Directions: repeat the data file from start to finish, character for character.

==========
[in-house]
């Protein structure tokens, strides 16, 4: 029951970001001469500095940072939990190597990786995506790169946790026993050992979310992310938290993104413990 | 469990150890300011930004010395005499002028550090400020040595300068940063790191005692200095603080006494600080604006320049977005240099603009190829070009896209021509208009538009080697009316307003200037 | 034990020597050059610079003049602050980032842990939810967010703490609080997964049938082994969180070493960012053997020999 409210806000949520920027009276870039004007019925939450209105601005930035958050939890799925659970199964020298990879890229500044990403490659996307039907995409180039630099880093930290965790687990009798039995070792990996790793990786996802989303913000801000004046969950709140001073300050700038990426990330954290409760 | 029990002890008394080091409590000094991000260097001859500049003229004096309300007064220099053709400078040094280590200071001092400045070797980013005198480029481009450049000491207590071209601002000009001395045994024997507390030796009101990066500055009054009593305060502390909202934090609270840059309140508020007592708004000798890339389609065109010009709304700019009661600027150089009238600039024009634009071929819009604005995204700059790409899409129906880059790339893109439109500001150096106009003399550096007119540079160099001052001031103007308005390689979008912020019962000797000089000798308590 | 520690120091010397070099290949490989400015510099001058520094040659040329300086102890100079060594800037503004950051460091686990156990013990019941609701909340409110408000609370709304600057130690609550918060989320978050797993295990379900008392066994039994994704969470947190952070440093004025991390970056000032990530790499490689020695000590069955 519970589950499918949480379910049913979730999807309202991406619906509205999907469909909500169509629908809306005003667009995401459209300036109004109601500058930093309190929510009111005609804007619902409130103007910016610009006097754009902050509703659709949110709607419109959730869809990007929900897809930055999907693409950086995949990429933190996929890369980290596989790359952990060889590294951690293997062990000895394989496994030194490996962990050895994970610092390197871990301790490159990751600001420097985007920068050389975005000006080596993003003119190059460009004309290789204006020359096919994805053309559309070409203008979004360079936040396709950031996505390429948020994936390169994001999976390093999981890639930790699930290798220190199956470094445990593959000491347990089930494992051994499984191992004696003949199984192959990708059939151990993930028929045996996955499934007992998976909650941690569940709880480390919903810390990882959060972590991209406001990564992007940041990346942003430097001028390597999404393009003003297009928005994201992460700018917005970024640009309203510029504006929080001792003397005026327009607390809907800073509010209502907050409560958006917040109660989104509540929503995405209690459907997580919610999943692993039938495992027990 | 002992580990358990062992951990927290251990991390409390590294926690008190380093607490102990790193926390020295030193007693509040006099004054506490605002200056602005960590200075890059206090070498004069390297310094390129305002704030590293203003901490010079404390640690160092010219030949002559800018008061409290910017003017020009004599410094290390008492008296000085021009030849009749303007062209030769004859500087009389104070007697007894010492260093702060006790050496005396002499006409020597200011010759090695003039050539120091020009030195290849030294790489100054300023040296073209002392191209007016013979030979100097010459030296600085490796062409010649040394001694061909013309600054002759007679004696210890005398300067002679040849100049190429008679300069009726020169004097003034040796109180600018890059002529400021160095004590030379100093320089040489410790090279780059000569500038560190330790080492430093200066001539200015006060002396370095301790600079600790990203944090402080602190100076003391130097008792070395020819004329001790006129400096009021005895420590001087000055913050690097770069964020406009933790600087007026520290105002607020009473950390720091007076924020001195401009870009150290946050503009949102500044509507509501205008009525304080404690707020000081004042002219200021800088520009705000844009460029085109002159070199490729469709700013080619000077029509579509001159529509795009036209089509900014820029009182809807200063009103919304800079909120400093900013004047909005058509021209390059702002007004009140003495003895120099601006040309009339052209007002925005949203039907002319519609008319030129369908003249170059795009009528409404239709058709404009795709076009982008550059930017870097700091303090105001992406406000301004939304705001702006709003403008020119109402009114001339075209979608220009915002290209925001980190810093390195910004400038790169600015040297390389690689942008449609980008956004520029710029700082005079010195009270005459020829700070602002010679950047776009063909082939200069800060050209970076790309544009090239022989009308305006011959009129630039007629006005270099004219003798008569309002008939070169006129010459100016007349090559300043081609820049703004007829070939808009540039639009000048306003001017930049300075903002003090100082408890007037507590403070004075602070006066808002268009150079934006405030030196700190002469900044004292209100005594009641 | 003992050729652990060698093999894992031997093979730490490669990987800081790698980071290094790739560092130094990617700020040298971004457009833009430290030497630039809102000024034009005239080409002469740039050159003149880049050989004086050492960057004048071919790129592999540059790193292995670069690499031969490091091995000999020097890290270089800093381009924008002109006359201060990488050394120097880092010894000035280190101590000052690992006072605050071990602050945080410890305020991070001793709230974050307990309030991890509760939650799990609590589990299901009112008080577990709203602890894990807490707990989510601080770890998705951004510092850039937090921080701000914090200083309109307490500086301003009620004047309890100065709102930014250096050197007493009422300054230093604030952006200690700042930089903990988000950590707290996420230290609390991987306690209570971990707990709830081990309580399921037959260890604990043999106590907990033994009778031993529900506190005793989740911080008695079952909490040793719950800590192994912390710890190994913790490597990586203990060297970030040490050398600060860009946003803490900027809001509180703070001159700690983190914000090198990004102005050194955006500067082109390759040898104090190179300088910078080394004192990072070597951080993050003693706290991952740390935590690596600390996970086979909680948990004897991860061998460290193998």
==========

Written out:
[in-house]
């Protein structure tokens, strides 16, 4: 029951970001001469500095940072939990190597990786995506790169946790026993050992979310992310938290993104413990 | 469990150890300011930004010395005499002028550090400020040595300068940063790191005692200095603080006494600080604006320049977005240099603009190829070009896209021509208009538009080697009316307003200037 | 034990020597050059610079003049602050980032842990939810967010703490609080997964049938082994969180070493960012053997020999 409210806000949520920027009276870039004007019925939450209105601005930035958050939890799925659970199964020298990879890229500044990403490659996307039907995409180039630099880093930290965790687990009798039995070792990996790793990786996802989303913000801000004046969950709140001073300050700038990426990330954290409760 | 029990002890008394080091409590000094991000260097001859500049003229004096309300007064220099053709400078040094280590200071001092400045070797980013005198480029481009450049000491207590071209601002000009001395045994024997507390030796009101990066500055009054009593305060502390909202934090609270840059309140508020007592708004000798890339389609065109010009709304700019009661600027150089009238600039024009634009071929819009604005995204700059790409899409129906880059790339893109439109500001150096106009003399550096007119540079160099001052001031103007308005390689979008912020019962000797000089000798308590 | 520690120091010397070099290949490989400015510099001058520094040659040329300086102890100079060594800037503004950051460091686990156990013990019941609701909340409110408000609370709304600057130690609550918060989320978050797993295990379900008392066994039994994704969470947190952070440093004025991390970056000032990530790499490689020695000590069955 519970589950499918949480379910049913979730999807309202991406619906509205999907469909909500169509629908809306005003667009995401459209300036109004109601500058930093309190929510009111005609804007619902409130103007910016610009006097754009902050509703659709949110709607419109959730869809990007929900897809930055999907693409950086995949990429933190996929890369980290596989790359952990060889590294951690293997062990000895394989496994030194490996962990050895994970610092390197871990301790490159990751600001420097985007920068050389975005000006080596993003003119190059460009004309290789204006020359096919994805053309559309070409203008979004360079936040396709950031996505390429948020994936390169994001999976390093999981890639930790699930290798220190199956470094445990593959000491347990089930494992051994499984191992004696003949199984192959990708059939151990993930028929045996996955499934007992998976909650941690569940709880480390919903810390990882959060972590991209406001990564992007940041990346942003430097001028390597999404393009003003297009928005994201992460700018917005970024640009309203510029504006929080001792003397005026327009607390809907800073509010209502907050409560958006917040109660989104509540929503995405209690459907997580919610999943692993039938495992027990 | 002992580990358990062992951990927290251990991390409390590294926690008190380093607490102990790193926390020295030193007693509040006099004054506490605002200056602005960590200075890059206090070498004069390297310094390129305002704030590293203003901490010079404390640690160092010219030949002559800018008061409290910017003017020009004599410094290390008492008296000085021009030849009749303007062209030769004859500087009389104070007697007894010492260093702060006790050496005396002499006409020597200011010759090695003039050539120091020009030195290849030294790489100054300023040296073209002392191209007016013979030979100097010459030296600085490796062409010649040394001694061909013309600054002759007679004696210890005398300067002679040849100049190429008679300069009726020169004097003034040796109180600018890059002529400021160095004590030379100093320089040489410790090279780059000569500038560190330790080492430093200066001539200015006060002396370095301790600079600790990203944090402080602190100076003391130097008792070395020819004329001790006129400096009021005895420590001087000055913050690097770069964020406009933790600087007026520290105002607020009473950390720091007076924020001195401009870009150290946050503009949102500044509507509501205008009525304080404690707020000081004042002219200021800088520009705000844009460029085109002159070199490729469709700013080619000077029509579509001159529509795009036209089509900014820029009182809807200063009103919304800079909120400093900013004047909005058509021209390059702002007004009140003495003895120099601006040309009339052209007002925005949203039907002319519609008319030129369908003249170059795009009528409404239709058709404009795709076009982008550059930017870097700091303090105001992406406000301004939304705001702006709003403008020119109402009114001339075209979608220009915002290209925001980190810093390195910004400038790169600015040297390389690689942008449609980008956004520029710029700082005079010195009270005459020829700070602002010679950047776009063909082939200069800060050209970076790309544009090239022989009308305006011959009129630039007629006005270099004219003798008569309002008939070169006129010459100016007349090559300043081609820049703004007829070939808009540039639009000048306003001017930049300075903002003090100082408890007037507590403070004075602070006066808002268009150079934006405030030196700190002469900044004292209100005594009641 | 003992050729652990060698093999894992031997093979730490490669990987800081790698980071290094790739560092130094990617700020040298971004457009833009430290030497630039809102000024034009005239080409002469740039050159003149880049050989004086050492960057004048071919790129592999540059790193292995670069690499031969490091091995000999020097890290270089800093381009924008002109006359201060990488050394120097880092010894000035280190101590000052690992006072605050071990602050945080410890305020991070001793709230974050307990309030991890509760939650799990609590589990299901009112008080577990709203602890894990807490707990989510601080770890998705951004510092850039937090921080701000914090200083309109307490500086301003009620004047309890100065709102930014250096050197007493009422300054230093604030952006200690700042930089903990988000950590707290996420230290609390991987306690209570971990707990709830081990309580399921037959260890604990043999106590907990033994009778031993529900506190005793989740911080008695079952909490040793719950800590192994912390710890190994913790490597990586203990060297970030040490050398600060860009946003803490900027809001509180703070001159700690983190914000090198990004102005050194955006500067082109390759040898104090190179300088910078080394004192990072070597951080993050003693706290991952740390935590690596600390996970086979909680948990004897991860061998460290193998």